Jan Christiaan Heunis

From Wikipedia, the free encyclopedia
  (Redirected from Chris Heunis)
Jump to: navigation, search
Jan Christiaan Heunis
State President of South Africa (acting)
In office
19 January 1989 – 15 March 1989
Minister of Constitutional Development
In office
1982–1989
President F. W. de Klerk
Minister of Home Affairs
In office
1980–1982
Prime Minister P. W. Botha
Minister of Transport
In office
February 1979 – June 1979
Minister of the Environment
In office
November 1978 – June 1979
Personal details
Born (1927-04-20)20 April 1927
Uniondale
Died 27 January 2006(2006-01-27) (aged 78)
Somerset West
Political party National Party
Occupation Lawyer

Jan Christiaan 'Chris' Heunis (20 April 1927 – 27 Jan 2006)[1] was a South African Afrikaner lawyer, politician, member of the National Party and former minister in the governments of John Vorster and P.W. Botha.

He was born in 1927 in Uniondale[2] in the Cape Province (now the Western Cape). After studying in George, he continued his studies in law and became a lawyer in 1951. At the same time, he pursued a political career and became head of the National Party in George District and a member of the municipal council. In 1959, he was elected to the Provincial Council.

Heunis was elected to the House of Assembly in 1970, and in 1974 became Minister of Indian Affairs and Tourism in the government of John Vorster. In 1975, he became Minister of Economic Affairs. In 1979, as part of the P W Botha Government, he participated in the preparation of a new constitution, and in 1982, became Minister of Constitutional Reform. In this role, he put in place the Tricameral Parliament, gave the right to vote to the Coloureds and Indians, in separate chambers of the South African Parliament. He convinced the leader of the Labour Party, Allan Hendrickse, to agree to this reform.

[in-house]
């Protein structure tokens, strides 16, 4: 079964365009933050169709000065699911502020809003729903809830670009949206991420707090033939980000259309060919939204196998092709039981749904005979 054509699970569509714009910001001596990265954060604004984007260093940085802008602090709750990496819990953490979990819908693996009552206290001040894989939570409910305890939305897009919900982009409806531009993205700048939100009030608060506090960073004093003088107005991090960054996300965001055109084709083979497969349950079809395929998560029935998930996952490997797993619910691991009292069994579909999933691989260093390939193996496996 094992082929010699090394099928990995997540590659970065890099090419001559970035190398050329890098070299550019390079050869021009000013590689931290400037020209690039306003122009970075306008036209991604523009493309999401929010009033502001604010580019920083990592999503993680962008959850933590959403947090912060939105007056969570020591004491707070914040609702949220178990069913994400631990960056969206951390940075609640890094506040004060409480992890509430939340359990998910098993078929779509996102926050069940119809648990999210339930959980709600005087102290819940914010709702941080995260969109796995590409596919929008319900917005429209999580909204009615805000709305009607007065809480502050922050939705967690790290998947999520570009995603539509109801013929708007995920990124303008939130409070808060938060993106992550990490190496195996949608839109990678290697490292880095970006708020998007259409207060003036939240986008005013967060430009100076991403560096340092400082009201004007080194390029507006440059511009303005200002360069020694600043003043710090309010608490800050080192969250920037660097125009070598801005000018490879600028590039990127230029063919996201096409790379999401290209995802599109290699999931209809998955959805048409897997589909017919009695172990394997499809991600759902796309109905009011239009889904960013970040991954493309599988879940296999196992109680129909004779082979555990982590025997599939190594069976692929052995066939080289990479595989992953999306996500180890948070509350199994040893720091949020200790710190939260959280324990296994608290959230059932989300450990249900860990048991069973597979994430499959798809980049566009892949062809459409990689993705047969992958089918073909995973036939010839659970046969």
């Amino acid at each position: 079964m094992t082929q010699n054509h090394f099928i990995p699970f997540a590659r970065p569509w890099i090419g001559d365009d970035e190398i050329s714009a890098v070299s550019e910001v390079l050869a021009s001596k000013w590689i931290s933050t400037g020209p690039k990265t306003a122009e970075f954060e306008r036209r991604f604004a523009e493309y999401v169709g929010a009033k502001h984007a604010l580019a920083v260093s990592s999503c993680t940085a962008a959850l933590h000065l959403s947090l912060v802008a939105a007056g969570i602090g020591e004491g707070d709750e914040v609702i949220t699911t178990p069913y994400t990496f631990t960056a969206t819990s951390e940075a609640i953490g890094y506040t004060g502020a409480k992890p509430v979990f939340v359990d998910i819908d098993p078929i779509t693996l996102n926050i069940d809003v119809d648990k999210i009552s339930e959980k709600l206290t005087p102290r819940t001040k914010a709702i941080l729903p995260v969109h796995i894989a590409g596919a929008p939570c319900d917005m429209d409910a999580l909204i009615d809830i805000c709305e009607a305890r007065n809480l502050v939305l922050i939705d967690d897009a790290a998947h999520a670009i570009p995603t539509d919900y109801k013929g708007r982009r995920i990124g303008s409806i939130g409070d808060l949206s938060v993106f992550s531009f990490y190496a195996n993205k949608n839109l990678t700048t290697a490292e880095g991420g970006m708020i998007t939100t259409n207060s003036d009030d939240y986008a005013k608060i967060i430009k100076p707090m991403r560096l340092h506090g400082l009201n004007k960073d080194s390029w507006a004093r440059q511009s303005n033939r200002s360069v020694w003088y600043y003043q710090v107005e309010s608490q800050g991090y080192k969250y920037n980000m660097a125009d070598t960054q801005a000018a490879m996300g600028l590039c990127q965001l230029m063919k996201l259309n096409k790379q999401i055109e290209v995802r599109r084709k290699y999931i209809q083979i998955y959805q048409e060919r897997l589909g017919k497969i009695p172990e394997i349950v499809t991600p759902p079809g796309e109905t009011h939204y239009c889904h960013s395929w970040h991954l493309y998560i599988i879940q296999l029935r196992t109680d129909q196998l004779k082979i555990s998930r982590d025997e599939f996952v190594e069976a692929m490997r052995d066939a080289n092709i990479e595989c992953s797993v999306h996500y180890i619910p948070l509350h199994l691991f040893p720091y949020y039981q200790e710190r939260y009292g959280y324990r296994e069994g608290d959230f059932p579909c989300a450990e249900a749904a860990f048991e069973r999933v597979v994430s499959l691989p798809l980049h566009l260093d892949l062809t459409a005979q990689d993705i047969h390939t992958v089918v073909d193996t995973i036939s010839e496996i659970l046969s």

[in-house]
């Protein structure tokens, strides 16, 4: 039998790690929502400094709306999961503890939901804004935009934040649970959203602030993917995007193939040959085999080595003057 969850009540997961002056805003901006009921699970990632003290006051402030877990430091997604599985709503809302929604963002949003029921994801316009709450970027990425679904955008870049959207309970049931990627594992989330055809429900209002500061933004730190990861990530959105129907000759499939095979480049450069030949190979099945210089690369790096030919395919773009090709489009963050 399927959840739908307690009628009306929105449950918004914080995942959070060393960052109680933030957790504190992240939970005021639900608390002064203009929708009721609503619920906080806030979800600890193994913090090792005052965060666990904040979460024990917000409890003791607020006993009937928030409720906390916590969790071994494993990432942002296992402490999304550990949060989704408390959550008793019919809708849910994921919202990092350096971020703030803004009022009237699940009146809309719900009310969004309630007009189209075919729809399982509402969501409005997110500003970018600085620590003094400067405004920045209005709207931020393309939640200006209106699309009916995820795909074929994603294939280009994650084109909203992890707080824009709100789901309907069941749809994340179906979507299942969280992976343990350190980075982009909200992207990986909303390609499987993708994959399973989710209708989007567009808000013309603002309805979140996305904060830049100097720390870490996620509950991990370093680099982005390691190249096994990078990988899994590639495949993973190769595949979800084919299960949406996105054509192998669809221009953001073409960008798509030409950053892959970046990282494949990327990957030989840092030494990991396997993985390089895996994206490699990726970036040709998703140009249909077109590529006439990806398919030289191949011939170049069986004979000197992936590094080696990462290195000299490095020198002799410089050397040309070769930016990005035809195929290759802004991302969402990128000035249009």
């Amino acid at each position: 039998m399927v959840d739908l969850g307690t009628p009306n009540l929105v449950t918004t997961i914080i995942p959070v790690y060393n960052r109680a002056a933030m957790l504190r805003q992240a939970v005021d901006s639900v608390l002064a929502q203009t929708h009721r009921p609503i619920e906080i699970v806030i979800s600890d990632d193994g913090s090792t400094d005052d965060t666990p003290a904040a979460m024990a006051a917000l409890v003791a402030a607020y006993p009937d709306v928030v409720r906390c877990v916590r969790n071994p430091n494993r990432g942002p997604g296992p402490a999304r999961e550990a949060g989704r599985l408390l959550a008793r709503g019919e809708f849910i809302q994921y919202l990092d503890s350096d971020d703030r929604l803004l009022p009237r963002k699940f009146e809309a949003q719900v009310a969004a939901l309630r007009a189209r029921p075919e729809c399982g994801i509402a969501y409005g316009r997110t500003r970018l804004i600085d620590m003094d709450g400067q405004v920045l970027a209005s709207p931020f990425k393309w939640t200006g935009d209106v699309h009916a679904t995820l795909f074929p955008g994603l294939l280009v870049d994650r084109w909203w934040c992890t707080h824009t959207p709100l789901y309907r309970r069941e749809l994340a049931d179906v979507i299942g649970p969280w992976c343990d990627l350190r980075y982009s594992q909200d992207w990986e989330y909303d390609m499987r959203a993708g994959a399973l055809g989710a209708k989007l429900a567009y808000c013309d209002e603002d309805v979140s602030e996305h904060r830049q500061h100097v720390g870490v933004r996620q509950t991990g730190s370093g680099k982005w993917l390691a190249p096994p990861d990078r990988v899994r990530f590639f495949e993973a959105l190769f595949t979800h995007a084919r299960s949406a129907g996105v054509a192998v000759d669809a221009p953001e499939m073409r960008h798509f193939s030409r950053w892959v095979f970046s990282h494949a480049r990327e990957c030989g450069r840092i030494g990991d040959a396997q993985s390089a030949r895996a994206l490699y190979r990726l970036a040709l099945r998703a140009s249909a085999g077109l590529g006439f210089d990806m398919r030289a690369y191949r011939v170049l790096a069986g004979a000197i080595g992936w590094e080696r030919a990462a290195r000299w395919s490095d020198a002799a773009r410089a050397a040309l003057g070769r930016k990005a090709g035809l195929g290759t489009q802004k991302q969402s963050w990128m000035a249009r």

During this time, he took part in confidential informal interviews in Port Elizabeth between two NP representatives, and two representatives from the ANC. In September 1986, Heunis was unanimously voted leader of the NP in the Cape Province, taking over from President P.W. Botha.

At the beginning of 1989,[3] he assumed the functions of State President for the interim for 100 days when Pieter Botha suffered a cerebral congestion. He was one of the candidates for leadership of the National Party, along with Pik Botha, Barend du Plessis and Frederik de Klerk, but was beaten in the second round of elections. He narrowly avoided defeat in the 1987 election, in which he faced a challenge from former NP MP and diplomat Denis Worrall, but held the seat by 39 votes.

Later, Heunis retired from political life, and did not participate in the elections of 1989, and returned to his law practice in Somerset West with his son Jakkie Heunis. He received an honorary doctorate in philosophy from the University of Stellenbosch, honorary lieutenant-colonel of the police, honorary citizen of George, decorated with the Grand Cordon of the order of the Republic of China, and was father of four boys and one girl. He died in January 2006 in Somerset West after a long illness.

References[edit]

  1. ^ "Index He–Hn". Rulers.org. Retrieved 2012-10-12. 
  2. ^ "Chris Heunis dies | Opinion | Mail & Guardian". Mg.co.za. 28 January 2006. Retrieved 2012-10-12. 
  3. ^ "Chris Heunis is appointed acting president | South African History Online". Sahistory.org.za. 19 January 1989. Retrieved 2012-10-12. 

External links[edit]

Political offices
Preceded by
New post
Minister of Constitutional Development
1982–1989
Succeeded by
Gerrit Viljoen
Preceded by
Alwyn Schlebusch
Minister of Home Affairs
1980–1982
Succeeded by
Frederik de Klerk
Preceded by
Lourens Muller
Minister of Transport
1979–1980
Succeeded by
Hendrik S. Schoeman
Preceded by
Fanie Botha
Minister of Energy
February–June 1979
Succeeded by
Frederik de Klerk
Preceded by
Schalk van der Merwe
Minister of the Environment
November 1978 – June 1979
Succeeded by
Frederik de Klerk
Preceded by
Owen Horwood
Minister of Economic Affairs
1975–1980
Succeeded by
Dawie de Villiers
Preceded by
Owen Horwood
Minister of Tourism and Indian Affairs
1974–1975
Succeeded by
Marais Steyn